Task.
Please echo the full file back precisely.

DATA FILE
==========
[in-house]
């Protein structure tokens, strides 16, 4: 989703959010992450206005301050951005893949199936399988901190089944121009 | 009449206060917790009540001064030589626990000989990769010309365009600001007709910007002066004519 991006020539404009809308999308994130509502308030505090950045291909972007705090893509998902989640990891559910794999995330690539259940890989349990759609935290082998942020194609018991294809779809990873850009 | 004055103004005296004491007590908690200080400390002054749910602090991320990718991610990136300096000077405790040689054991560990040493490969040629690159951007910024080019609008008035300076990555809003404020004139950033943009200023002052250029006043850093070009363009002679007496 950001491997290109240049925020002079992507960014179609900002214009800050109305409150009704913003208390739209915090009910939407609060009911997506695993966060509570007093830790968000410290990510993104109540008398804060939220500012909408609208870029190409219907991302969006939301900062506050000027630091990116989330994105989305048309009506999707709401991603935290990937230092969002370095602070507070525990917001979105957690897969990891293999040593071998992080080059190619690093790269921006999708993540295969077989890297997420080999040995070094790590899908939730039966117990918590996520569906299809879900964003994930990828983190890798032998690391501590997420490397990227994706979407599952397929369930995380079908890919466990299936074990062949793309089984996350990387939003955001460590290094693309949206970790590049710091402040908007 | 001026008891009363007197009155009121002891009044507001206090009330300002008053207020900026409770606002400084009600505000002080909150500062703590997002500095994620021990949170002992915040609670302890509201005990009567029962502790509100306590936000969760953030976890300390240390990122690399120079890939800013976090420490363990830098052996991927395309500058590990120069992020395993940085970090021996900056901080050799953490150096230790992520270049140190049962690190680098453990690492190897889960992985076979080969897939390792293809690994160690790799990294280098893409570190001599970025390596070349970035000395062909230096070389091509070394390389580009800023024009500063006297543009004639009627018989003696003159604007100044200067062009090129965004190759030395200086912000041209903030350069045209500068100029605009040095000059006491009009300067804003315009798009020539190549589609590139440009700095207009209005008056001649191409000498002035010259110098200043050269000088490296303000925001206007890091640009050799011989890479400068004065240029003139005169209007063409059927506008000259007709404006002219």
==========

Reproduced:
[in-house]
């Protein structure tokens, strides 16, 4: 989703959010992450206005301050951005893949199936399988901190089944121009 | 009449206060917790009540001064030589626990000989990769010309365009600001007709910007002066004519 991006020539404009809308999308994130509502308030505090950045291909972007705090893509998902989640990891559910794999995330690539259940890989349990759609935290082998942020194609018991294809779809990873850009 | 004055103004005296004491007590908690200080400390002054749910602090991320990718991610990136300096000077405790040689054991560990040493490969040629690159951007910024080019609008008035300076990555809003404020004139950033943009200023002052250029006043850093070009363009002679007496 950001491997290109240049925020002079992507960014179609900002214009800050109305409150009704913003208390739209915090009910939407609060009911997506695993966060509570007093830790968000410290990510993104109540008398804060939220500012909408609208870029190409219907991302969006939301900062506050000027630091990116989330994105989305048309009506999707709401991603935290990937230092969002370095602070507070525990917001979105957690897969990891293999040593071998992080080059190619690093790269921006999708993540295969077989890297997420080999040995070094790590899908939730039966117990918590996520569906299809879900964003994930990828983190890798032998690391501590997420490397990227994706979407599952397929369930995380079908890919466990299936074990062949793309089984996350990387939003955001460590290094693309949206970790590049710091402040908007 | 001026008891009363007197009155009121002891009044507001206090009330300002008053207020900026409770606002400084009600505000002080909150500062703590997002500095994620021990949170002992915040609670302890509201005990009567029962502790509100306590936000969760953030976890300390240390990122690399120079890939800013976090420490363990830098052996991927395309500058590990120069992020395993940085970090021996900056901080050799953490150096230790992520270049140190049962690190680098453990690492190897889960992985076979080969897939390792293809690994160690790799990294280098893409570190001599970025390596070349970035000395062909230096070389091509070394390389580009800023024009500063006297543009004639009627018989003696003159604007100044200067062009090129965004190759030395200086912000041209903030350069045209500068100029605009040095000059006491009009300067804003315009798009020539190549589609590139440009700095207009209005008056001649191409000498002035010259110098200043050269000088490296303000925001206007890091640009050799011989890479400068004065240029003139005169209007063409059927506008000259007709404006002219």